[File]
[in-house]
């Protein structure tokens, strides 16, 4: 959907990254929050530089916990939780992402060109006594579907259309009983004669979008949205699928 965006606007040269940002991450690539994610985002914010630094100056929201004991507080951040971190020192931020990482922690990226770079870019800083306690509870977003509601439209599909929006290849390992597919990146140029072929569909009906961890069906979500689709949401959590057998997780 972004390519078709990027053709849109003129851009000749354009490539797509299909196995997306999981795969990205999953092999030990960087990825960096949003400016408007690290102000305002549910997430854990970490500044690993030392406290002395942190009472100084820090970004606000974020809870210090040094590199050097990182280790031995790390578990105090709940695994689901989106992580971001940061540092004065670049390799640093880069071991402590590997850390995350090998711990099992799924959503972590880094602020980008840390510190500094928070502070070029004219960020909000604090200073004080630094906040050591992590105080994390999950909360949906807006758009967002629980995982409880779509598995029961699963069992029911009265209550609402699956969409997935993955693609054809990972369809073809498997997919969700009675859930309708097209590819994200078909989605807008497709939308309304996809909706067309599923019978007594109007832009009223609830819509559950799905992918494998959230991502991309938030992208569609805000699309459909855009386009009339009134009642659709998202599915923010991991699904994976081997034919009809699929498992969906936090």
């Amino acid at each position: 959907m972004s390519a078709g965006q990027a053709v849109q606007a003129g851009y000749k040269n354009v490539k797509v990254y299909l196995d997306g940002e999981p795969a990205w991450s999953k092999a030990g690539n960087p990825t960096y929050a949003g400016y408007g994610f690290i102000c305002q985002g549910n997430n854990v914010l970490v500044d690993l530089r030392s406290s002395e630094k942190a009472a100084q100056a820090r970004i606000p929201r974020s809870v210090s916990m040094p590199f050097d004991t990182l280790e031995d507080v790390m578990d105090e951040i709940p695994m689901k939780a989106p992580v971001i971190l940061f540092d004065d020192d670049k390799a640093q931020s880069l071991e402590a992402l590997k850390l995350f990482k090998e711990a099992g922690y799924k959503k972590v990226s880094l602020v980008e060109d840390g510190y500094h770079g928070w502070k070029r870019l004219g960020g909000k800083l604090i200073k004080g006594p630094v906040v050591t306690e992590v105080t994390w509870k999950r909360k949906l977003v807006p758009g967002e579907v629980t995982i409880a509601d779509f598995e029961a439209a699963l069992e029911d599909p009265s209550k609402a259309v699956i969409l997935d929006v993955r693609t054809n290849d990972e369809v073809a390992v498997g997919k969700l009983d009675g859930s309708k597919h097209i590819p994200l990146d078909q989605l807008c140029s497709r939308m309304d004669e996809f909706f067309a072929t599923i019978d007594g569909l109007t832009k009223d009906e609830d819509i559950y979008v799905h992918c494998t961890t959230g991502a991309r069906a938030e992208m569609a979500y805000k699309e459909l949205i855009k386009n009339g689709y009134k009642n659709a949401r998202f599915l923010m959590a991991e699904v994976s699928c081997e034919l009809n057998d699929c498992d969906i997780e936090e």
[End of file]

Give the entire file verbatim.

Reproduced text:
[in-house]
């Protein structure tokens, strides 16, 4: 959907990254929050530089916990939780992402060109006594579907259309009983004669979008949205699928 965006606007040269940002991450690539994610985002914010630094100056929201004991507080951040971190020192931020990482922690990226770079870019800083306690509870977003509601439209599909929006290849390992597919990146140029072929569909009906961890069906979500689709949401959590057998997780 972004390519078709990027053709849109003129851009000749354009490539797509299909196995997306999981795969990205999953092999030990960087990825960096949003400016408007690290102000305002549910997430854990970490500044690993030392406290002395942190009472100084820090970004606000974020809870210090040094590199050097990182280790031995790390578990105090709940695994689901989106992580971001940061540092004065670049390799640093880069071991402590590997850390995350090998711990099992799924959503972590880094602020980008840390510190500094928070502070070029004219960020909000604090200073004080630094906040050591992590105080994390999950909360949906807006758009967002629980995982409880779509598995029961699963069992029911009265209550609402699956969409997935993955693609054809990972369809073809498997997919969700009675859930309708097209590819994200078909989605807008497709939308309304996809909706067309599923019978007594109007832009009223609830819509559950799905992918494998959230991502991309938030992208569609805000699309459909855009386009009339009134009642659709998202599915923010991991699904994976081997034919009809699929498992969906936090």
């Amino acid at each position: 959907m972004s390519a078709g965006q990027a053709v849109q606007a003129g851009y000749k040269n354009v490539k797509v990254y299909l196995d997306g940002e999981p795969a990205w991450s999953k092999a030990g690539n960087p990825t960096y929050a949003g400016y408007g994610f690290i102000c305002q985002g549910n997430n854990v914010l970490v500044d690993l530089r030392s406290s002395e630094k942190a009472a100084q100056a820090r970004i606000p929201r974020s809870v210090s916990m040094p590199f050097d004991t990182l280790e031995d507080v790390m578990d105090e951040i709940p695994m689901k939780a989106p992580v971001i971190l940061f540092d004065d020192d670049k390799a640093q931020s880069l071991e402590a992402l590997k850390l995350f990482k090998e711990a099992g922690y799924k959503k972590v990226s880094l602020v980008e060109d840390g510190y500094h770079g928070w502070k070029r870019l004219g960020g909000k800083l604090i200073k004080g006594p630094v906040v050591t306690e992590v105080t994390w509870k999950r909360k949906l977003v807006p758009g967002e579907v629980t995982i409880a509601d779509f598995e029961a439209a699963l069992e029911d599909p009265s209550k609402a259309v699956i969409l997935d929006v993955r693609t054809n290849d990972e369809v073809a390992v498997g997919k969700l009983d009675g859930s309708k597919h097209i590819p994200l990146d078909q989605l807008c140029s497709r939308m309304d004669e996809f909706f067309a072929t599923i019978d007594g569909l109007t832009k009223d009906e609830d819509i559950y979008v799905h992918c494998t961890t959230g991502a991309r069906a938030e992208m569609a979500y805000k699309e459909l949205i855009k386009n009339g689709y009134k009642n659709a949401r998202f599915l923010m959590a991991e699904v994976s699928c081997e034919l009809n057998d699929c498992d969906i997780e936090e």